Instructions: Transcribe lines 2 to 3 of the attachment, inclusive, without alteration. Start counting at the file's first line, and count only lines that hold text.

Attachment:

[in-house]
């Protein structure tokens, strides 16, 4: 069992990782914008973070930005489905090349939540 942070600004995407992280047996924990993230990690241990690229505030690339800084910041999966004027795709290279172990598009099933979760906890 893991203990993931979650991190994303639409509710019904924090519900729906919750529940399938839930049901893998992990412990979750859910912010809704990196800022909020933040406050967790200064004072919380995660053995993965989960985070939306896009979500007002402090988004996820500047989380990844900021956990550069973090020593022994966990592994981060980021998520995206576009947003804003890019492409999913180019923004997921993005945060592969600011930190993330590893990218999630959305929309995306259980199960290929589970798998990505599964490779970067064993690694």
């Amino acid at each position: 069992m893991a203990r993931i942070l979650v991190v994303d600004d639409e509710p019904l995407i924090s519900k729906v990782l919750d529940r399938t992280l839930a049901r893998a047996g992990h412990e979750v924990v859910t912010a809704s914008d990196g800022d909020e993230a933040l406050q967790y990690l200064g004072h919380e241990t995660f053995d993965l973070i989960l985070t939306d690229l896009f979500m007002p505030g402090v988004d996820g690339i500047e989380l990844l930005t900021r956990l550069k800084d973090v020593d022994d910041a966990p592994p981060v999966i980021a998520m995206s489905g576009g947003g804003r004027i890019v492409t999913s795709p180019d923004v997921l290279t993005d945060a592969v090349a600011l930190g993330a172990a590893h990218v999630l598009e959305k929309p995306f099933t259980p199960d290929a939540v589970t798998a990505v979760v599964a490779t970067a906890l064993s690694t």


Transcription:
């Protein structure tokens, strides 16, 4: 069992990782914008973070930005489905090349939540 942070600004995407992280047996924990993230990690241990690229505030690339800084910041999966004027795709290279172990598009099933979760906890 893991203990993931979650991190994303639409509710019904924090519900729906919750529940399938839930049901893998992990412990979750859910912010809704990196800022909020933040406050967790200064004072919380995660053995993965989960985070939306896009979500007002402090988004996820500047989380990844900021956990550069973090020593022994966990592994981060980021998520995206576009947003804003890019492409999913180019923004997921993005945060592969600011930190993330590893990218999630959305929309995306259980199960290929589970798998990505599964490779970067064993690694």
């Amino acid at each position: 069992m893991a203990r993931i942070l979650v991190v994303d600004d639409e509710p019904l995407i924090s519900k729906v990782l919750d529940r399938t992280l839930a049901r893998a047996g992990h412990e979750v924990v859910t912010a809704s914008d990196g800022d909020e993230a933040l406050q967790y990690l200064g004072h919380e241990t995660f053995d993965l973070i989960l985070t939306d690229l896009f979500m007002p505030g402090v988004d996820g690339i500047e989380l990844l930005t900021r956990l550069k800084d973090v020593d022994d910041a966990p592994p981060v999966i980021a998520m995206s489905g576009g947003g804003r004027i890019v492409t999913s795709p180019d923004v997921l290279t993005d945060a592969v090349a600011l930190g993330a172990a590893h990218v999630l598009e959305k929309p995306f099933t259980p199960d290929a939540v589970t798998a990505v979760v599964a490779t970067a906890l064993s690694t």